“Sometimes you can’t help forgetting things. Maybe she thought she had to let go. The important part was that she remembered again. Everyone remembers the important things, eventually.”
There’s a long pause. “…do you ever forget the important things?”
“No.” Cora says this decisively. “I never will. I’m different from the girl in the story. So are you.”
“Good.” Ellen sounds relieved.
“Now enough of these serious questions! I want to hear your story!” Cora yells over to her sister.
“Alright, alright.” Ellen laughs quietly and then begins. “There once was a girl who forgot she could fly…”
“Hey, hold on! That’s my story, you little thief!” Cora yells, joking.
This sends them both into prolonged childlike fits of laughter. When it finally subsides, Ellen begins again.
“There once was a girl who could paint the sky…”
Cora settles in, ready to be swept away in her sister’s voice and the melody of her story.
She doesn’t hear anything out of the ordinary, though she isn’t listening for it. She doesn’t see anyone, though she would if she sat up. Things would have ended much differently if she had. They might have taken her instead. Or both of them. But she’s hidden in the tall grasses. And Ellen is talking. Ellen doesn’t hear anything either, though she isn’t listening. She doesn’t see anyone until it’s too late.
There is a palpable pause after Ellen’s first sentence and Cora waits with held breath. But the silence stretches a bit too long. She laughs.
“Ellen? Did you fall asleep or something?”
But there’s no response, no burst of laughter from Ellen. Cora springs up in an instant, alert. She looks around quickly and finally spots them, across the field. Then she watches, stupefied, as the man who has grabbed her sister now drags her out of their clearing and into the forest.
Cora stays frozen a few beats too long, precious seconds that she’ll think about over and over later. Then she runs. She follows the man, confident that with her knowledge of the path she’ll catch him quickly. But he’s not following the careful tracks the two girls have created over the years. He’s clumsy and uncoordinated, but fast. He’s almost out of the woods now, one hand locked on Ellen, who has begun yelling for Cora. But she’s still too far behind.
She watches as they break free of the trees and she watches as he shoves her sister into a boxy white van. She watches, still running towards them, as he starts it. She watches her own hands beating on the side of the van even as it drives away. She can’t hear anything but she knows she’s screaming.
Her mother started warning them months ago about these men with vans. It’s a new business, stealing kids and forcing them to live as Kleptos. They’re taken to work for some organization, breaking into homes, watching Screens, stealing valuable dreams.
Cora breaks down, weeping, wishing desperately that it was her being carted away instead right now.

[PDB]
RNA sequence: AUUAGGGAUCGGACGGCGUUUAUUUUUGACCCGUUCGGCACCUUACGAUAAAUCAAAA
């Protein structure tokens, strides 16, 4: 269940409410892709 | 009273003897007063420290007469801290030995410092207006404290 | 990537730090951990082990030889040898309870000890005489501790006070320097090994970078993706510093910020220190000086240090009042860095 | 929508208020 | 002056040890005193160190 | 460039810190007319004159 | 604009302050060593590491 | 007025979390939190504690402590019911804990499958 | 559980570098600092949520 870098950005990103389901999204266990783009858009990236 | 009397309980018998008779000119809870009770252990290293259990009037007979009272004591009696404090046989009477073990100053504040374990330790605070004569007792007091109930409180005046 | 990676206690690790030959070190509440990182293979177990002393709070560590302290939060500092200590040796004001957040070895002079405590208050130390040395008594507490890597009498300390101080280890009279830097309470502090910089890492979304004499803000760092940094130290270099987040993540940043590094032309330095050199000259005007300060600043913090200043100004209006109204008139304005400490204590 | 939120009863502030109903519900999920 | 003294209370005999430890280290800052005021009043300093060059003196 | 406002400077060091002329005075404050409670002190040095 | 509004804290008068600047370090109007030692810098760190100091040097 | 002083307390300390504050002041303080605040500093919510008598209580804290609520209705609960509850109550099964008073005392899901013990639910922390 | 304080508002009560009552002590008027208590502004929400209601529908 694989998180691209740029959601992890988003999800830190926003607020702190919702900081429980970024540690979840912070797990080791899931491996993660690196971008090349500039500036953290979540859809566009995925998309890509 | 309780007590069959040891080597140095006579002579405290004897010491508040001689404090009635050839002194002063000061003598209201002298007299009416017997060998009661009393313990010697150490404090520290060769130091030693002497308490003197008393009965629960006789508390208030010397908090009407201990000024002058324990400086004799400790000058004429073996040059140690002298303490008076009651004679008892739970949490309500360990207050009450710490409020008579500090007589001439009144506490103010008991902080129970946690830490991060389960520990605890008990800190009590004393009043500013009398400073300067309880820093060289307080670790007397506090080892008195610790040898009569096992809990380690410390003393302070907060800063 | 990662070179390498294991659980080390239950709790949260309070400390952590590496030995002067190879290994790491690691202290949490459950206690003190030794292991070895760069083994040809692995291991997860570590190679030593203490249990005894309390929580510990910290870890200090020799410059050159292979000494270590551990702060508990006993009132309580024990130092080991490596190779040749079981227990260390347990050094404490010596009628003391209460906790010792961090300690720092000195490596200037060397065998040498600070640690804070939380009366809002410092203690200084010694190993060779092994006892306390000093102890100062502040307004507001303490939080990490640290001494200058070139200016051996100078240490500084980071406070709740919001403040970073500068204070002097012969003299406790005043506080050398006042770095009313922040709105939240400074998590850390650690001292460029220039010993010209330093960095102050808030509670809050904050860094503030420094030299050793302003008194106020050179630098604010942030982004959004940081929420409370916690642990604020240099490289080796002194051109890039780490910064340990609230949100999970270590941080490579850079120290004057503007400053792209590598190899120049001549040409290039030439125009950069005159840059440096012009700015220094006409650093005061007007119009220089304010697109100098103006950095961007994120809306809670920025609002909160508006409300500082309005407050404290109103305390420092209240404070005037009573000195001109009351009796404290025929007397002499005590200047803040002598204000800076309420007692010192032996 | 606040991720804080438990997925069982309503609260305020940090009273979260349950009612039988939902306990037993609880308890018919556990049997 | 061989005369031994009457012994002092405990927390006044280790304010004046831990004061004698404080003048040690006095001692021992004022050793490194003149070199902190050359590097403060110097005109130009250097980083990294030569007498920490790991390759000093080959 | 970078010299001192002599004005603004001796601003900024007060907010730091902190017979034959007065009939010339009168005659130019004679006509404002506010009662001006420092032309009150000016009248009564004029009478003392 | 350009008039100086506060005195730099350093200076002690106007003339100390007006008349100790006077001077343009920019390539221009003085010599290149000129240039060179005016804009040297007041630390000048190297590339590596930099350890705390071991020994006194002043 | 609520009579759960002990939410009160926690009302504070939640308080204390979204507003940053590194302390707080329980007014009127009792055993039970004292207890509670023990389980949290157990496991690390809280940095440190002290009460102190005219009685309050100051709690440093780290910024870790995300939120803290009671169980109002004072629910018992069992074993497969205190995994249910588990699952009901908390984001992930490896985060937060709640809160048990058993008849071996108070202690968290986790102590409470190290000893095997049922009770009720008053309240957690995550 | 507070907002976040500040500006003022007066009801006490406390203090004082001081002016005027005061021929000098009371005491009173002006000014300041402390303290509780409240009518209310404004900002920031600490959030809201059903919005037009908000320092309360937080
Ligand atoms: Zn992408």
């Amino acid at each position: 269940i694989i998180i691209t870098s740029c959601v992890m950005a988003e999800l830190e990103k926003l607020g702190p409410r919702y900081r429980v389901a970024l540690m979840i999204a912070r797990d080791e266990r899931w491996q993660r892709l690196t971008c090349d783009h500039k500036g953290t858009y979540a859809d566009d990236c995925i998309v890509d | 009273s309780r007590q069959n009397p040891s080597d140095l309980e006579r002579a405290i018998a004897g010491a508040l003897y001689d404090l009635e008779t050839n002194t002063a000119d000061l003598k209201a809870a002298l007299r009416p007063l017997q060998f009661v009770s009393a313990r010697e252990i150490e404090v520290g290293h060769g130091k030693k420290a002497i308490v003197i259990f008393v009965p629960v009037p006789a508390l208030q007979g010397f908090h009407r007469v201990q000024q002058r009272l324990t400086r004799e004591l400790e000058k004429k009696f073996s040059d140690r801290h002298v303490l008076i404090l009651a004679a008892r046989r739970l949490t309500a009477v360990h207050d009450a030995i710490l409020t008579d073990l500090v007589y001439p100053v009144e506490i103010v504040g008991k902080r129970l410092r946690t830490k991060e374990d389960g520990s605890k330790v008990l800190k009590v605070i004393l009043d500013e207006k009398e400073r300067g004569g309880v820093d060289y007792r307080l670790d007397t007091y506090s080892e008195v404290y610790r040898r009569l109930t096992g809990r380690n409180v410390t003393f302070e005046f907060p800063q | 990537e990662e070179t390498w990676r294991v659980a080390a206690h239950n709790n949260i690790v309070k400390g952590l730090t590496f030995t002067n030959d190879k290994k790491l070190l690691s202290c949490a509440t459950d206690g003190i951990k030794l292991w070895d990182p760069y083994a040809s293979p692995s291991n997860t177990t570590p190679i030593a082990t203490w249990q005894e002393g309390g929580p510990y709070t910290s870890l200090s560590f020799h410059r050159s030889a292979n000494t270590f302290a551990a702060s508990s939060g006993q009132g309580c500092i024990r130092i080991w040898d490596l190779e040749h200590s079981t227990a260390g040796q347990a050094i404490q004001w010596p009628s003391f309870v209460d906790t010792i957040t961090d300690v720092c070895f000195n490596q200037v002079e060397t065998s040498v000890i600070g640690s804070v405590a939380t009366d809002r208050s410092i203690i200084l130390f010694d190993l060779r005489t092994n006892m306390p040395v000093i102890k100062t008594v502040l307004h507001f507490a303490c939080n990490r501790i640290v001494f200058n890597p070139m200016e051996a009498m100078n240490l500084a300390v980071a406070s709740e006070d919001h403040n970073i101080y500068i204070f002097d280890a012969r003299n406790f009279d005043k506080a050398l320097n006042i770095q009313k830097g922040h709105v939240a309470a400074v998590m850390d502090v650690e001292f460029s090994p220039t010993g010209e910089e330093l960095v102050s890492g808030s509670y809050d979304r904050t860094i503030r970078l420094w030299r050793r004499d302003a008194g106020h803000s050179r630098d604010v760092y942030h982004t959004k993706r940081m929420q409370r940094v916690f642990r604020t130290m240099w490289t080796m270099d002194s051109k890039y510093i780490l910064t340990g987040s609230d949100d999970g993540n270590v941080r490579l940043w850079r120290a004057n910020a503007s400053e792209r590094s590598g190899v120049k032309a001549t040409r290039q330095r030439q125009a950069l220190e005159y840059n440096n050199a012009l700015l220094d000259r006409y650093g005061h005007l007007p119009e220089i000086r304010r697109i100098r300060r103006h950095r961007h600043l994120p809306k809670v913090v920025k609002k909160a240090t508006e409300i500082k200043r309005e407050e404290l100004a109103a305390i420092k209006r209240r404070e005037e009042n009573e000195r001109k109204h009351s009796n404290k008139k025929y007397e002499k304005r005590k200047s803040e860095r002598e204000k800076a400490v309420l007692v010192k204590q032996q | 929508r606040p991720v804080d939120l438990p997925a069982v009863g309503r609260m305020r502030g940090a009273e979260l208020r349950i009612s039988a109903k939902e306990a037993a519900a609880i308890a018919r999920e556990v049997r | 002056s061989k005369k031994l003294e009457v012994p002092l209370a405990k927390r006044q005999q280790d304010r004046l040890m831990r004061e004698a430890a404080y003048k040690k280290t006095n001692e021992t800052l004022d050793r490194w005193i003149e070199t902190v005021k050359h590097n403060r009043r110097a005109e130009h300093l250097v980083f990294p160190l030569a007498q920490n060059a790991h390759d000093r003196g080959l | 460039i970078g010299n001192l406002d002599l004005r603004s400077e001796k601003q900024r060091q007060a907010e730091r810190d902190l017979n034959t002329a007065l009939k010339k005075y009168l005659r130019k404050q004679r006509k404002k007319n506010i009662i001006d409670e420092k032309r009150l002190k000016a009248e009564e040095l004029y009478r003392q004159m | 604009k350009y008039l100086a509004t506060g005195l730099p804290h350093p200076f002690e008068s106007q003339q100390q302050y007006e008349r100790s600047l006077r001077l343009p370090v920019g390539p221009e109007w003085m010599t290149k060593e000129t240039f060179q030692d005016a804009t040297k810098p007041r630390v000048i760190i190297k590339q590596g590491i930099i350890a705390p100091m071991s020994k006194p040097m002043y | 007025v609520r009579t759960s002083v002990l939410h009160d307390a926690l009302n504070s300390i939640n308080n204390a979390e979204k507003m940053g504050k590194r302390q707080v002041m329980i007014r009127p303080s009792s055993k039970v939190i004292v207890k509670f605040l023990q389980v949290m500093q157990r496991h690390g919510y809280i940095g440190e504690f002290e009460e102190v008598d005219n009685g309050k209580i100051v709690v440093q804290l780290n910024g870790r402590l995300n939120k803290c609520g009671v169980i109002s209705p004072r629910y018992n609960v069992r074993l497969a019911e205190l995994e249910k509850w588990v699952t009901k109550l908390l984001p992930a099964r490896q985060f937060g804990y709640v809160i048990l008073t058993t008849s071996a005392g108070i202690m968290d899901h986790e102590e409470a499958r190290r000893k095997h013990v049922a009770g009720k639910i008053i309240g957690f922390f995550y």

She wakes up with tears still wet on her face, lying in the oppressive darkness of the hostel.
For years she searched the faces of every child she passed on the streets. She called out to people who weren’t Ellen, just because she saw a flash of brown curls, or freckled cheeks.
When she was old enough she chose to live the life her sister had been forced into, in the hopes that they would cross paths one day or that she could find a dream that would lead her to Ellen.
Now, shaking in bed, Cora is flooded with all these flashes and memories of the day that changed her permanently. She knows why her subconscious has chosen tonight to bring her back to that clearing. The man’s dream affected her deeply. The old woman disappeared into nowhere as he started to speak. One minute they were feeding the little birds, and then she was gone, as he seemed to expect she would be.
The same had happened to Ellen. They were laughing in tall grasses with the breeze in their hair. The next there was silence.
She reminds herself that there is one important difference. The woman he dreamt of is gone forever. But Cora knows that she’ll find Ellen eventually. It is the same protective part of her that was always caring for her sister that is now driven to retrieve her. She may have failed once, but she never will again.
She sits there and breathes deeply for a while, staring into the blackness, trying not to forget a single one of her sister’s features.
Tomorrow, she whispers out loud. It’s a promise to herself and to Ellen. Tomorrow will be a better day. Tomorrow she will make progress. Tomorrow she will fix everything. She thinks these things over and over. She repeats tomorrow in her mind until it becomes a small yet significant mantra.
Finally, Cora lays back down on her mattress and curls her body tight. She whispers to herself again as she falls asleep.
“There once was a girl who remembered she could fly…”
I am a sophomore English major at the University of Minnesota.